Afterward, Daniel Cherry said, the scene was “post-apocalyptic — just everything you’ve seen in the movies.”
The church, which averages Sunday attendance between 350 and 400, had prayed for God to open a door to serve the community in an awesome way, Rachael Cherry said.
They just didn’t expect the Lord to do so in the form of a hurricane just 2 mph shy of a Category 5 storm, she said.
But in Michael’s wake, the church transformed its family activity center into a disaster relief hub — despite insulation visible through suddenly gaping holes in the roof.
The first Churches of Christ Disaster Relief Effort truck arrived just three days after the storm. A second truck — the one driven by Kincaid — came a few days later as the original food and supplies quickly disappeared.
In all, Churches of Christ Disaster Relief — which relies on 18 volunteer drivers — has dispatched about a dozen tractor-trailer rigs to locations devastated by Hurricane Michael.
“We’ve given away a lot, but they keep coming in and supplying us with more.”
Other drop-off sites include the Palo Alto Church of Christ in Panama City; the Franklin County Church of Christ in Eastpoint, Fla.; the Church Street Church of Christ in Blakely, Ga.; the U.S. 19 Church of Christ in Albany, Ga.; the Caverns Road Church of Christ in Marianna, Fla.; and the Goodson Road Church of Christ in Camilla, Ga.
“We’ve given away a lot, but they keep coming in and supplying us with more, so it doesn’t look like we’ve given away anything. It’s a good thing,” said Sandy Holley, a Jenks Avenue church volunteer, voicing gratitude for Churches of Christ Disaster Relief Effort and other relief ministries and individual Christians.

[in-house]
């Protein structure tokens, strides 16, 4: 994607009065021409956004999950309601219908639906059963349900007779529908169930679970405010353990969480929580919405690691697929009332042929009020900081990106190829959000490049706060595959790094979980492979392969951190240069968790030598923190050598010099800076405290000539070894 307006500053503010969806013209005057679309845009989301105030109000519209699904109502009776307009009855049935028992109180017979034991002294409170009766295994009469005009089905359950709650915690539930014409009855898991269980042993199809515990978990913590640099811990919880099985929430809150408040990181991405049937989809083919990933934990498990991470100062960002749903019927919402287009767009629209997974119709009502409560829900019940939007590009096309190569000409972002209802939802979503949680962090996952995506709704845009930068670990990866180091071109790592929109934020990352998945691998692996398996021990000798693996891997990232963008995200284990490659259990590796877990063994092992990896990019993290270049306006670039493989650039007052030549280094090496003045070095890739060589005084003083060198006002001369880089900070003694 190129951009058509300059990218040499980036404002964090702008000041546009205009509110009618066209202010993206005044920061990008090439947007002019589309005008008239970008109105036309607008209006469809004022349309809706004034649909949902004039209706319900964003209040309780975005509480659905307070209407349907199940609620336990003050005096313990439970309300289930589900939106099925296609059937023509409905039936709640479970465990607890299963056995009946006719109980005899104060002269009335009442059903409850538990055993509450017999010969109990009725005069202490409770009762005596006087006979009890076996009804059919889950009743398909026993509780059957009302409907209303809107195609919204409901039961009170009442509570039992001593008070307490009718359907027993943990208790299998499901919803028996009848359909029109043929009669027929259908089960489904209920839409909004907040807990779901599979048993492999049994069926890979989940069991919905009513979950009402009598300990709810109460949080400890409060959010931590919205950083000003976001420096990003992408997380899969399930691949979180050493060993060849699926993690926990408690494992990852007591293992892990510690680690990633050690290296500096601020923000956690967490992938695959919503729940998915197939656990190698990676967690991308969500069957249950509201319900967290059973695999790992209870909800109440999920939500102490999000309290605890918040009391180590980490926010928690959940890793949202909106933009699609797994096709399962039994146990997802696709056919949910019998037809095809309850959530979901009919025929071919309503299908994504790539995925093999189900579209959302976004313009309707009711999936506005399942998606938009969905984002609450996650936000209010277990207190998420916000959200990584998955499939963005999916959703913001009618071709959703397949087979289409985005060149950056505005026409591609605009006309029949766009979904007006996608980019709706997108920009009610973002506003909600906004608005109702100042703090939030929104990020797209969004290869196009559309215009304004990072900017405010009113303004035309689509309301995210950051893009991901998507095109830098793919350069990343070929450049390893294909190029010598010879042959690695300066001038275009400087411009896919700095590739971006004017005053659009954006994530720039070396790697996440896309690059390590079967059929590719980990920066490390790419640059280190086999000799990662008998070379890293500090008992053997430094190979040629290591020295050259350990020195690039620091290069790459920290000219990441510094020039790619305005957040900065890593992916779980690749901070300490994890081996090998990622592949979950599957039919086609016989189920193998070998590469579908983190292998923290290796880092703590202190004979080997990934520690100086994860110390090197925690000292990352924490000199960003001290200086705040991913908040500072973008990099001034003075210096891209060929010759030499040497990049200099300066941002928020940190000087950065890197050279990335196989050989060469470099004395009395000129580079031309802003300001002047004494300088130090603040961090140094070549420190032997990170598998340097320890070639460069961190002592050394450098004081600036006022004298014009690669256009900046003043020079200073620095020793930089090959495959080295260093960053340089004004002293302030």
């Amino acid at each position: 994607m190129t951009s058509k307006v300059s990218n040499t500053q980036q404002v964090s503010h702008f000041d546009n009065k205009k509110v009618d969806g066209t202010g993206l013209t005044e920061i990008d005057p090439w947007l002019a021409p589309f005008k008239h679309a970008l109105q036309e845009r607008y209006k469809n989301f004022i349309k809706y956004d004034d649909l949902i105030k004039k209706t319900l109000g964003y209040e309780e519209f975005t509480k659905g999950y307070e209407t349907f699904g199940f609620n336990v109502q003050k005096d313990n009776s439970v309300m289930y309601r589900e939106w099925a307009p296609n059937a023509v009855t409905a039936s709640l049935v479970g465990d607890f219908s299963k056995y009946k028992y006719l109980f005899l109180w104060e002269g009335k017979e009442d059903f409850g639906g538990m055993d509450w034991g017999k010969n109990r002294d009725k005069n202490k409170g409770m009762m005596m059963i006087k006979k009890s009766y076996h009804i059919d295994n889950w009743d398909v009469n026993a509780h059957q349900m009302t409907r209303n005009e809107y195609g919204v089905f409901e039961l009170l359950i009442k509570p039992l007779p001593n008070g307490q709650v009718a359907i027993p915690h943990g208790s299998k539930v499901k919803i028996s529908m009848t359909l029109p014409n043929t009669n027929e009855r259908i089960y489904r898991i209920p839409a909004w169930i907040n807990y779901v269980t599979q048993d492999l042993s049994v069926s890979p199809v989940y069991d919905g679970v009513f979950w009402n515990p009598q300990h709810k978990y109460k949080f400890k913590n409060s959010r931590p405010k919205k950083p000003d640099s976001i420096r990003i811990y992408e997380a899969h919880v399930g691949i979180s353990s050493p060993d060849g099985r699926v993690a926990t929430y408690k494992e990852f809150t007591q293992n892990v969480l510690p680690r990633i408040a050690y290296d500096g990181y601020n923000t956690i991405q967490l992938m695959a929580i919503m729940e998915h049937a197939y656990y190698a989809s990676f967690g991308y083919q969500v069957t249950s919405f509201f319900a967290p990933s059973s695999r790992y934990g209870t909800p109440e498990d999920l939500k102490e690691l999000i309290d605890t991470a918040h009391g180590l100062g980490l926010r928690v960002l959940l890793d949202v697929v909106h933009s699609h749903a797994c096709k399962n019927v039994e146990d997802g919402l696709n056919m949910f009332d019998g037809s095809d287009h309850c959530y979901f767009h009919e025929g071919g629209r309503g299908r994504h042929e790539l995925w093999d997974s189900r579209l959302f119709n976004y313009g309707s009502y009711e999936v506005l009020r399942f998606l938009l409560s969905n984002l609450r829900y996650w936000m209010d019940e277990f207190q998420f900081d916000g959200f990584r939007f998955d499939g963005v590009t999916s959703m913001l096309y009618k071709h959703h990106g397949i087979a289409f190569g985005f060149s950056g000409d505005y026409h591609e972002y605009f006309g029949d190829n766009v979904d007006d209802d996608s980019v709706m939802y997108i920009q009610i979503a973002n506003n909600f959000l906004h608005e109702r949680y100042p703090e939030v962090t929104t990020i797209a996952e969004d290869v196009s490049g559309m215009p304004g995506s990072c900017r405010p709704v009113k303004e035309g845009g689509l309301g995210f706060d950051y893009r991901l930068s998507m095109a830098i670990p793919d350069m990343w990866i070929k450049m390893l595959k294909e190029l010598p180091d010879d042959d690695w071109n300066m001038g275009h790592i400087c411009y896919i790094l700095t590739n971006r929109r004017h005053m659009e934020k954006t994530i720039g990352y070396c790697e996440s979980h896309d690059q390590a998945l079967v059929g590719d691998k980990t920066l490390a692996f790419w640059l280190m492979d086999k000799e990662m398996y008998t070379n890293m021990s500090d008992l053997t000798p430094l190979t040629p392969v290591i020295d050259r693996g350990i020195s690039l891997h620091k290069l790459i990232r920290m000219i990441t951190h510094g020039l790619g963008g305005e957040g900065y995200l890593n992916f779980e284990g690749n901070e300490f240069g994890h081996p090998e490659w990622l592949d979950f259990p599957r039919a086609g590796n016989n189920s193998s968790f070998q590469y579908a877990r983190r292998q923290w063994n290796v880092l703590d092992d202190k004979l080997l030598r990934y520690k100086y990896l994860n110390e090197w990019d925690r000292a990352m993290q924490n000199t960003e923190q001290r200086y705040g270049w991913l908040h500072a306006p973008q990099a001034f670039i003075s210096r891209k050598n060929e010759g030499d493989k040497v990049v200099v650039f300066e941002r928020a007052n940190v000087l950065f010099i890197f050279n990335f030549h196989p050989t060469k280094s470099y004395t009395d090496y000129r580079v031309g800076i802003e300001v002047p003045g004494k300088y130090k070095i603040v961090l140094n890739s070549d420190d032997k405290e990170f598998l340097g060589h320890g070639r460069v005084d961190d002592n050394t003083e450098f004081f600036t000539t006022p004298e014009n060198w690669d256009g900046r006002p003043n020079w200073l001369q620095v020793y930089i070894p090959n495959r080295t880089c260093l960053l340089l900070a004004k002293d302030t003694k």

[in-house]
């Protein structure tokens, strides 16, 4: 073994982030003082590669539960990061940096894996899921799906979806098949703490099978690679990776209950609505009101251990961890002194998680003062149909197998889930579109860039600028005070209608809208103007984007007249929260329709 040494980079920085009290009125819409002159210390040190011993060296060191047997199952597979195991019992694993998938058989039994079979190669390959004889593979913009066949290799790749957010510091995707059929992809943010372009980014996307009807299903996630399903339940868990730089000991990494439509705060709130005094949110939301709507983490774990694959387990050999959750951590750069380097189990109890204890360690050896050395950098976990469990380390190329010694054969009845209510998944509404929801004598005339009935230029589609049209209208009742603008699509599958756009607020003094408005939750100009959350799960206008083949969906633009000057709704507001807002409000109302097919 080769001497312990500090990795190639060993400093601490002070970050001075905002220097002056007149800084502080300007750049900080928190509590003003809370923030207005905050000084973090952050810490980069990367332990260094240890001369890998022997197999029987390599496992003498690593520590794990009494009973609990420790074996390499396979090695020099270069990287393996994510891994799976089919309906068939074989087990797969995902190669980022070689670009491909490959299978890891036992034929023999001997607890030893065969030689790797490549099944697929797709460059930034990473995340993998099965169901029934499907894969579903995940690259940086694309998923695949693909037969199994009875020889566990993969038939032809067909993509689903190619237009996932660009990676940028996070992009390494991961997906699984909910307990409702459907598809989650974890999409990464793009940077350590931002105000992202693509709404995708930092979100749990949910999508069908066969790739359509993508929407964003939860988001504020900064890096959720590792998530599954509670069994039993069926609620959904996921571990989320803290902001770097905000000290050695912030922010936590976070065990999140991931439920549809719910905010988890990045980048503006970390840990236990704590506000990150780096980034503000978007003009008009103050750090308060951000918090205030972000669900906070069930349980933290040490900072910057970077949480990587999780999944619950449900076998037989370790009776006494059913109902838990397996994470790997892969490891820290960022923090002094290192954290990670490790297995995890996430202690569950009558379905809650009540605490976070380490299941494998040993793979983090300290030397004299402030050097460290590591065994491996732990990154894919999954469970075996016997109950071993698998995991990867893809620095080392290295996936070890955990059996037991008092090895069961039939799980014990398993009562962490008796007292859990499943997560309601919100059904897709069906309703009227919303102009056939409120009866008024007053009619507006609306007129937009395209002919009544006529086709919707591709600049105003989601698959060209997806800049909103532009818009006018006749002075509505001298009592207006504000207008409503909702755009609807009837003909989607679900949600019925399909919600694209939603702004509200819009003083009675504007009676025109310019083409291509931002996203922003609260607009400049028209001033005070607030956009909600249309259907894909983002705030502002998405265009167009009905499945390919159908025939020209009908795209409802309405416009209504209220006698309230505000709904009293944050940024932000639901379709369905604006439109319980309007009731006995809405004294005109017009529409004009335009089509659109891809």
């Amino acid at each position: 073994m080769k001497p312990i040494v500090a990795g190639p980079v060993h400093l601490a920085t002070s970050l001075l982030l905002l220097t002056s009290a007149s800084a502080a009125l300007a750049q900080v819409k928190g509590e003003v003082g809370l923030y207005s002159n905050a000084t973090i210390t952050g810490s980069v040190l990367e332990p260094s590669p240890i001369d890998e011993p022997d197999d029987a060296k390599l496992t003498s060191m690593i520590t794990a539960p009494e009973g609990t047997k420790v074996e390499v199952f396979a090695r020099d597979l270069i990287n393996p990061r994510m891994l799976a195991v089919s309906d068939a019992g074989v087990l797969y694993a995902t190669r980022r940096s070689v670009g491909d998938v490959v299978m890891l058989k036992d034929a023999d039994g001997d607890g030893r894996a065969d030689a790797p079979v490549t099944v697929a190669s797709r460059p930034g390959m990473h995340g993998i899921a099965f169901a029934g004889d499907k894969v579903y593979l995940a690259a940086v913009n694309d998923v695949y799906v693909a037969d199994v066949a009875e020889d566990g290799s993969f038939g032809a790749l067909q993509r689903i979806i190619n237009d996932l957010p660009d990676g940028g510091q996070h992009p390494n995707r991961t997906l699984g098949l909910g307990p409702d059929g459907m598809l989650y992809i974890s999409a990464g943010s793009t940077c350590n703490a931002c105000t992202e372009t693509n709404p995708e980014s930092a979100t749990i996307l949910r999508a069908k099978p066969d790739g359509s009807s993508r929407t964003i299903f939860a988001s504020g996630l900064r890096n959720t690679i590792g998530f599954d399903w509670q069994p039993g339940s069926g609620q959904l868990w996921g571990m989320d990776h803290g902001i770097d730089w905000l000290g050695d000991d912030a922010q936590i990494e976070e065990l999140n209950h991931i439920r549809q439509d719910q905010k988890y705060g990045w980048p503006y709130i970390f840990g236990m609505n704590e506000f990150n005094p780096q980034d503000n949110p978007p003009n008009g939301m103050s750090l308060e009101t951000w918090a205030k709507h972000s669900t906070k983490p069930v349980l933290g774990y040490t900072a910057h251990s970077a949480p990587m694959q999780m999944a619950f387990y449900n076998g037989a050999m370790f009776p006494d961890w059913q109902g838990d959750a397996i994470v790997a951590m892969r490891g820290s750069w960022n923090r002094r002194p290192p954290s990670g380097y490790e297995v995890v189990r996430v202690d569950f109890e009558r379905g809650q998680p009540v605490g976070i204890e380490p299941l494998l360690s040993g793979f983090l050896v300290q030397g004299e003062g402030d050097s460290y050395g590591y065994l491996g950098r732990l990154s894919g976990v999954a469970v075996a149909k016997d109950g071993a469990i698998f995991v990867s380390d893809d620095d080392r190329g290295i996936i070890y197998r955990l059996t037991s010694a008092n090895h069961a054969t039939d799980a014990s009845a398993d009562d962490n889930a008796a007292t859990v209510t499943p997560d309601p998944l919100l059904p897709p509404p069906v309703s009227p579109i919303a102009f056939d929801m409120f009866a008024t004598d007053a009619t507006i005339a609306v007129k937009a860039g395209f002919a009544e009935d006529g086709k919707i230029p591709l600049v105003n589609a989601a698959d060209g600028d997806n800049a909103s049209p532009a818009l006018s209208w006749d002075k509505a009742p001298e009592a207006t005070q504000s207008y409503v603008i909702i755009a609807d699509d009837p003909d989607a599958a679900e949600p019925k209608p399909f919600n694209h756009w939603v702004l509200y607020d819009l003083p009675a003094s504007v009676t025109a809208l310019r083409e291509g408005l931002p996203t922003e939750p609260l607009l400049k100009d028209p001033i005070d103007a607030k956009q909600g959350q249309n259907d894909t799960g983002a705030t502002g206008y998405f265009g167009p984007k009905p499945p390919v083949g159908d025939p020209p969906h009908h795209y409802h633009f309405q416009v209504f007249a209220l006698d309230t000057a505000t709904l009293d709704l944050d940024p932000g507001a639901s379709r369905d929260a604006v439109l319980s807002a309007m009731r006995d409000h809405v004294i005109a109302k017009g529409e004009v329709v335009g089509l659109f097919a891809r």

Jenks Avenue church member Kenneth Jordan, a Vietnam veteran who retired from the Air Force, cried as he surveyed the damage at the church and reflected on fellow Christians who had lost homes and possessions.
“Just seeing my church family like this is rough. It’s truly rough,” Jordan said, wiping tears from his cheeks. “But the good Lord will replace it all. Just as long as nobody got hurt, you know — that’s what counts.”
While nobody in the Jenks Avenue church family was killed, Michael claimed at least 39 lives — including 29 in Florida.
Jordan reluctantly availed himself of some of the food and supplies given to the church, even though his preference was to leave them for other people.
“But they said, ‘If you need something, go ahead and take it,’” he said, exiting the family activity center with MREs — which stands for “meals, ready-to-eat” — like he used to consume in the military.
He and his wife, Frances, keep telling everybody in their clobbered neighborhood, “Hey, if y’all need something, come down to the church.”
After Kincaid’s call, Daniel Cherry and his 14-year-old son, Corbin, arrived quickly at the church.
The preacher guided Kincaid to the best place to position the tractor-trailer rig. Church volunteers — including deacon Austin Boyd, who brought his forklift-equipped tractor — showed up and began unloading the boxes shortly after 8:30 a.m.
Others focused on clearing debris at the church pavilion to make way for a tent to serve as a launching pad for relief volunteers who will be needed during Panama City’s recovery.
“It’s going to be a long journey,” Daniel Cherry said as he thanked Kincaid.
At 10:13 a.m. — his trailer empty and the church volunteers preparing for victims to arrive at the resource center at 11 — Kincaid waved goodbye.
He cranked his engine once again.
“On the road again,” he said, winking. “We ought to make a song about that.”
Just after 8 p.m. that night — roughly 27 hours after his journey started — he arrived back at the ministry’s Nashville headquarters.
The final odometer reading: 201,482. (He took a slightly shorter route on the return.)
Kincaid completed his paperwork, dropped the truck keys in the proper compartment and slipped back into the warehouse to grab one more Nestle Drumstick vanilla caramel sundae cone before heading home.
“I’m tired,” he acknowledged.
However, he planned to read for a couple of hours — a Western novel by Louis L’Amour — before going to sleep.
“It’ll take me a couple of days to recover,” he said of the exhausting road trip.
But after that, he was certain he’d be ready to go again.